Today, I felt about the worst I have felt since POTS. I felt crazy with exhaustion and brain fog. Brain working a second behind what was happening. Hopeless. Heavy. Uncoordinated. My vision swam. My ears screamed. Any movement made me feel like I was trying to stand up on a pitching boat. I did what I could not to act that way, and I can do that to a large extent…people want to see normal so they will stretch the boundaries a little to make what they see LOOK normal. You really can feel that bad and no one will notice. I really can stagger through life wondering if I will get down an ENTIRE hallway without incident, I really can wonder all day if I’m having a stroke because I can’t come up with what I was just going to say or am not entirely sure where I am on a route I’ve driven a hundred times. I really can feel so tired that every time I sit down I’m not convinced I’ll be able to stand up again. And I can do that without a single solitary soul having a shred of sympathy. I don’t know if they’re just tired of me flitting like a shadow, half there, if they can’t understand how sick a person can feel and still be upright, or even if they think I’m lying. If when I’m NOT lying on the floor, there must be no cause for concern. (I did not lie on the floor today because I seriously doubted I would be able to get up if I did.) I just feel very tired and, worse, hopeless and very alone right now.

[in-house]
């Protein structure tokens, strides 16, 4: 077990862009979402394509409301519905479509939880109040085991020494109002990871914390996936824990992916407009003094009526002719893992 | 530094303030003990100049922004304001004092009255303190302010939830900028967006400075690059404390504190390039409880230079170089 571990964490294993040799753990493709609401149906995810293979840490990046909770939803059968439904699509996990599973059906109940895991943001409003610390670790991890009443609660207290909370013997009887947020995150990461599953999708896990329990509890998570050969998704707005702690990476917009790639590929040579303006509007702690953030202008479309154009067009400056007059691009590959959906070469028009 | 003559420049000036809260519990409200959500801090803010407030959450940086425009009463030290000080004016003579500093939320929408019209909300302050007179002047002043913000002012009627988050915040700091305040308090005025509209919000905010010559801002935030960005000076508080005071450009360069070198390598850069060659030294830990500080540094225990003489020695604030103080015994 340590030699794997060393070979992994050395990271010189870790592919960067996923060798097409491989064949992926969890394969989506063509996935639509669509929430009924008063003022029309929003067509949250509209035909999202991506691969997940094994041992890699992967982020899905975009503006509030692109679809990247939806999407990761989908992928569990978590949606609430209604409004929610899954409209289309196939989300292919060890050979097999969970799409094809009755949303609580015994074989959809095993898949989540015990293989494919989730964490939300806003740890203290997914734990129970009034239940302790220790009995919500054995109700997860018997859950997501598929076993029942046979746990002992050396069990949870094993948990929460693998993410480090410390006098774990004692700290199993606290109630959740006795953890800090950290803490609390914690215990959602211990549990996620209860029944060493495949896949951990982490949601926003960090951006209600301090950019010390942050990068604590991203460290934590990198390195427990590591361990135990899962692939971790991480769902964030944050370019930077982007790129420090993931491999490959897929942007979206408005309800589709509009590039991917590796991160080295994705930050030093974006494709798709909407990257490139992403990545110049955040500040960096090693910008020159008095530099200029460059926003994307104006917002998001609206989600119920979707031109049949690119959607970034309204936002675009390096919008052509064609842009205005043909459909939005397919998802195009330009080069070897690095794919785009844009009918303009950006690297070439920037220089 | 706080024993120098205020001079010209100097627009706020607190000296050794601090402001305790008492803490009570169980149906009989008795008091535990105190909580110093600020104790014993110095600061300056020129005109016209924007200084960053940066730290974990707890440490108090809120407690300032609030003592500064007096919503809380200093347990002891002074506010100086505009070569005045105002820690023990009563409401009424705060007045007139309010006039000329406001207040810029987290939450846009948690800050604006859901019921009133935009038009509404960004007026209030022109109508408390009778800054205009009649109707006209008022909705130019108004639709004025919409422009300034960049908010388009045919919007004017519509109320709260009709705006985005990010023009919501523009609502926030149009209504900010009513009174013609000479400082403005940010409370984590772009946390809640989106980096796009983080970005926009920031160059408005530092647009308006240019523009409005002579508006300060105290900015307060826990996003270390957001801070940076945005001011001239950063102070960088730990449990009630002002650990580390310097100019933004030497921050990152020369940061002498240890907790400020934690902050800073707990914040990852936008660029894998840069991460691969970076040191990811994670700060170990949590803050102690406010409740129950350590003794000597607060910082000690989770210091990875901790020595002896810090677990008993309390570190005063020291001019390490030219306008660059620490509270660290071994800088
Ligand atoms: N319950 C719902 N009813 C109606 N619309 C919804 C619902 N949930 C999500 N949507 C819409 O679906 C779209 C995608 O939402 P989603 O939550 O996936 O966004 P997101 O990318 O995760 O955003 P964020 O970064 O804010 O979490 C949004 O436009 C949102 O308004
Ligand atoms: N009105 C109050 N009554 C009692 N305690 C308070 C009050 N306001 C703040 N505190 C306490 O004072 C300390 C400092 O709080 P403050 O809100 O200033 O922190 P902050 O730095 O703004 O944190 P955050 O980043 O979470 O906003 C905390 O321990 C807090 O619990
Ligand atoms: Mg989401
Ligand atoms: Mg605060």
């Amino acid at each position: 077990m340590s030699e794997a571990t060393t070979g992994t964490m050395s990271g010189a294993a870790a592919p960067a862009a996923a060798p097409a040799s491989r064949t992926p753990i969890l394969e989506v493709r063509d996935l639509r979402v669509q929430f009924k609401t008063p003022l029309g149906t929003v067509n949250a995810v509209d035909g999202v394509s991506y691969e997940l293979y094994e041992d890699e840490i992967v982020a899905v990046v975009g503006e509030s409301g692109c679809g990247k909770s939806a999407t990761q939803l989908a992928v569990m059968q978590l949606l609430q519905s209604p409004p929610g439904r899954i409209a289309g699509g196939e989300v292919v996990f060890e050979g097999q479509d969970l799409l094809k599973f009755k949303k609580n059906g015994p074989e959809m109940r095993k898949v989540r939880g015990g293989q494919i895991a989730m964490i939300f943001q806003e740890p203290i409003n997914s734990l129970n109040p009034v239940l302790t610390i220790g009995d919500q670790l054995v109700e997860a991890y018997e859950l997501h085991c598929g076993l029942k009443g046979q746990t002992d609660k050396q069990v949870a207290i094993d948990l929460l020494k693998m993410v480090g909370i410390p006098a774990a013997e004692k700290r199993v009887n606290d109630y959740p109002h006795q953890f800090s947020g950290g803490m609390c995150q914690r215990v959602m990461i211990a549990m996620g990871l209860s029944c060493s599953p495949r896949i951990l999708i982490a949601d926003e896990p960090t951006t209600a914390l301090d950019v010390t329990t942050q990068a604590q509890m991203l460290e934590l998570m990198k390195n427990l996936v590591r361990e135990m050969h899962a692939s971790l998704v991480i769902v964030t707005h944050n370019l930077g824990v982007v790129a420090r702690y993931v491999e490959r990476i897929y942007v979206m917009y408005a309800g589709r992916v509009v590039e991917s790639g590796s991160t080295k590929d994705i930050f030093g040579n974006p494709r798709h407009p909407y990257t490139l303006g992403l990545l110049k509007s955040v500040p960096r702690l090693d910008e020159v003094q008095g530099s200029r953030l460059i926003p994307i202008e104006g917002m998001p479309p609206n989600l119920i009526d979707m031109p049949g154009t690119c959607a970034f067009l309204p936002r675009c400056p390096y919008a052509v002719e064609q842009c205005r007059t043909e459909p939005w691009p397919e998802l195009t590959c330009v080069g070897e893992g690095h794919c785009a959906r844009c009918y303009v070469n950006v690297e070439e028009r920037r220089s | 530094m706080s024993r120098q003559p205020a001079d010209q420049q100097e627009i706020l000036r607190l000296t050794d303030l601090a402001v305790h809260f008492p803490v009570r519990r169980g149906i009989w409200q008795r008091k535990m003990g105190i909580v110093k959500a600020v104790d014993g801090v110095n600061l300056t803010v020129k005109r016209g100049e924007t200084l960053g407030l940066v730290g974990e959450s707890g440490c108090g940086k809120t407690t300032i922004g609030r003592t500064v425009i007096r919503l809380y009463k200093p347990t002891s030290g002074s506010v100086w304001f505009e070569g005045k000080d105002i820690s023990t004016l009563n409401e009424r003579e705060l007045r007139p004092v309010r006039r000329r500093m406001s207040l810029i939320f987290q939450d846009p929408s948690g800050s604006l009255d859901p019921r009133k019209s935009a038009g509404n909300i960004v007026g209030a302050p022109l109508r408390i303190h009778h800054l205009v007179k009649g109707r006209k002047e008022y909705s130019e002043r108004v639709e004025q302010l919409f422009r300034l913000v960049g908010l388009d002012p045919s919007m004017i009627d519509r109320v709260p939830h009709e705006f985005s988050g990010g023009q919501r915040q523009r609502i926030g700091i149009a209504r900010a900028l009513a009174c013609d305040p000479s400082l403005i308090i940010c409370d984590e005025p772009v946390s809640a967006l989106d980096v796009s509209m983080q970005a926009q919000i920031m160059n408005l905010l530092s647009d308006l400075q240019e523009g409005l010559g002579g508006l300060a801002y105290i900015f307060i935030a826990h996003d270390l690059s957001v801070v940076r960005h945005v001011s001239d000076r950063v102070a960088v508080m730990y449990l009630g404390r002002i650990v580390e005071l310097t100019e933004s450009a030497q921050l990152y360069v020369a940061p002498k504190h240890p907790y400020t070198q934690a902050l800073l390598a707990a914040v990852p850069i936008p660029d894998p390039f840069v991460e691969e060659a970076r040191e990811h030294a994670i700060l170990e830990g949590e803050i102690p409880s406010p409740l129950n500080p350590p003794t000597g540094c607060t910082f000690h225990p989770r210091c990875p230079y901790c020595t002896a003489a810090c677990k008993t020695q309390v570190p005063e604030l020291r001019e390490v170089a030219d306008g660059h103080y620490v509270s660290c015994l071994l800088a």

Doctors: POTS is not a thing

I’m pondering this week why it is that doctors mostly seem to disregard POTS and any symptoms of POTS. Why is this such a battle?